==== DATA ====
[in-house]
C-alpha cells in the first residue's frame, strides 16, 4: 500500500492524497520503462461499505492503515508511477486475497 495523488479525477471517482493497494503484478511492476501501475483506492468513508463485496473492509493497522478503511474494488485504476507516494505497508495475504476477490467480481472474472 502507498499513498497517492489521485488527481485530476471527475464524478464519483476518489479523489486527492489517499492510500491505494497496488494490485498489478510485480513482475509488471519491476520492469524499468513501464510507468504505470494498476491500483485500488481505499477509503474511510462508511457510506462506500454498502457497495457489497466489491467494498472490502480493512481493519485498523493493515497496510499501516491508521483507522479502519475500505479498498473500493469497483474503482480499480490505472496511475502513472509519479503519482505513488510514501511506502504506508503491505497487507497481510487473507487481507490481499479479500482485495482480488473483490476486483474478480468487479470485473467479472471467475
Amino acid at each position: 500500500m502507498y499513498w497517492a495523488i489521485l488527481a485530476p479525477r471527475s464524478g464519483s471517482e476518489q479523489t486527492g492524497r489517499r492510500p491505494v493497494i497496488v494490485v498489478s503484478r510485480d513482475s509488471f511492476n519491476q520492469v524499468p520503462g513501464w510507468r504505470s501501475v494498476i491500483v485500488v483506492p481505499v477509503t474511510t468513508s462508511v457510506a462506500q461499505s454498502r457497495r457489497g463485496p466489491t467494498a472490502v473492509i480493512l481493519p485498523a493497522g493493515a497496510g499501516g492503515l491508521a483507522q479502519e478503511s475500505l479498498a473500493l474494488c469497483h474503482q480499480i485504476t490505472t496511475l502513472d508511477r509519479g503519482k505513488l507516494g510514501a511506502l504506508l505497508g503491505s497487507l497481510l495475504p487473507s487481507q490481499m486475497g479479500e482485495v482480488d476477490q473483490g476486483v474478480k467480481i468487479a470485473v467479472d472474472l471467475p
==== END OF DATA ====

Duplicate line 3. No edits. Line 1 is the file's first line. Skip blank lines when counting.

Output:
Amino acid at each position: 500500500m502507498y499513498w497517492a495523488i489521485l488527481a485530476p479525477r471527475s464524478g464519483s471517482e476518489q479523489t486527492g492524497r489517499r492510500p491505494v493497494i497496488v494490485v498489478s503484478r510485480d513482475s509488471f511492476n519491476q520492469v524499468p520503462g513501464w510507468r504505470s501501475v494498476i491500483v485500488v483506492p481505499v477509503t474511510t468513508s462508511v457510506a462506500q461499505s454498502r457497495r457489497g463485496p466489491t467494498a472490502v473492509i480493512l481493519p485498523a493497522g493493515a497496510g499501516g492503515l491508521a483507522q479502519e478503511s475500505l479498498a473500493l474494488c469497483h474503482q480499480i485504476t490505472t496511475l502513472d508511477r509519479g503519482k505513488l507516494g510514501a511506502l504506508l505497508g503491505s497487507l497481510l495475504p487473507s487481507q490481499m486475497g479479500e482485495v482480488d476477490q473483490g476486483v474478480k467480481i468487479a470485473v467479472d472474472l471467475p